Lower South West State Emergency Service crews help out with clean-up of Bunbury tornado

Anjelica SmilovitisManjimup-Bridgetown Times
Lower South West SES units respond to the Bunbury tornado.
Camera IconLower South West SES units respond to the Bunbury tornado. Credit: Supplied

State Emergency Service crews from the Lower South West have helped out Bunbury residents after a freak storm hit the city earlier this month.

Teams from Nannup, Bridgetown, Margaret River, Donnybrook and Manjimup combined with those from Bunbury and the Perth metropolitan area worked around the clock to help those affected by the May 10 tornado, which destroyed nine homes and severely damaged 16 others.

The Department of Fire and Emergency Services said 14 units dropped everything to travel to the city to help, working over five days and responding to more than 130 requests for help.

Nannup SES deputy local manager Brian Gatfield said residents in the community came together with SES units to remove debris, clear fallen trees and replace broken tiles after the storm hit.

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“Everyone seemed to get stuck into getting things done,” Mr Gatfield said.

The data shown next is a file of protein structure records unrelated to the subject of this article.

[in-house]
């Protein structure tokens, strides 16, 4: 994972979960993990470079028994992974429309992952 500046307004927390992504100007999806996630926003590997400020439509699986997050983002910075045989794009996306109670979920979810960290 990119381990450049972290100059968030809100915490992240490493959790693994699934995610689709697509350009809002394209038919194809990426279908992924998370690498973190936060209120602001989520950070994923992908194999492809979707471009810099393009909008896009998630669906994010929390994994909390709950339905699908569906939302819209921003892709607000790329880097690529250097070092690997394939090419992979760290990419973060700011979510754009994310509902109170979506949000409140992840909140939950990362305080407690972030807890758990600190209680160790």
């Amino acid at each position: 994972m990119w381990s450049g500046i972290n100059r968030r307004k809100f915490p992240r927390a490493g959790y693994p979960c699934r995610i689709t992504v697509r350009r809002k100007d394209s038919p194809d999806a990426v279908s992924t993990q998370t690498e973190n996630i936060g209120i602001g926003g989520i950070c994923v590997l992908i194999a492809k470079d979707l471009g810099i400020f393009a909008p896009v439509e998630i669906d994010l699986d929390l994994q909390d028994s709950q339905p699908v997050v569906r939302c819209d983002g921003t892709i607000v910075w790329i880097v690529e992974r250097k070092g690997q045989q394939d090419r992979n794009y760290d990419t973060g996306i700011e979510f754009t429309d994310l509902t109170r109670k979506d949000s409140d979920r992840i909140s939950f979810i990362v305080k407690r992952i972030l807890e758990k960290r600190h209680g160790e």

The Nannup team was focused on setting up roof safety systems to allow people to work on the roofs. Some homes required replacing tiles and removing broken pieces from the roof.

The team also laid plastic over holes so people with lightly damaged roofs could remain in their homes.

Mr Gatfield said residents from damaged homes were “positive” in spirit and focused on supporting SES units and neighbouring homes with tiles, drinking water and access to properties.

“From what I saw, nobody showed any despair in the residents we dealt with,” he said.

“All of them were positive and thankful for the work we were doing.”

Bridgetown SES local manager Richard Bothe said most people were in quite good humour and were thankful someone was there to give them a hand.

“We hop in and work together,” he said.

Mr Bothe said the Lower South West units trained the same way and while there were seven units from different locations in the region, they came together to form one unit.

“Tornados in Bunbury are pretty rare — it was a freak storm,” he said.

“People weren’t expecting it to happen.”

Mr Bothe said debris coming off the roofs of homes also impacted other homes in the street.

Both SES units encouraged the community to be well prepared during storms by putting away loose objects and tying down items in the backyard.

DFES’ Urban Search and Rescue Teams completed damage assessments of the impacted area the following Monday.

More than 600 properties were inspected with 220 properties assessed as having some level of damage.

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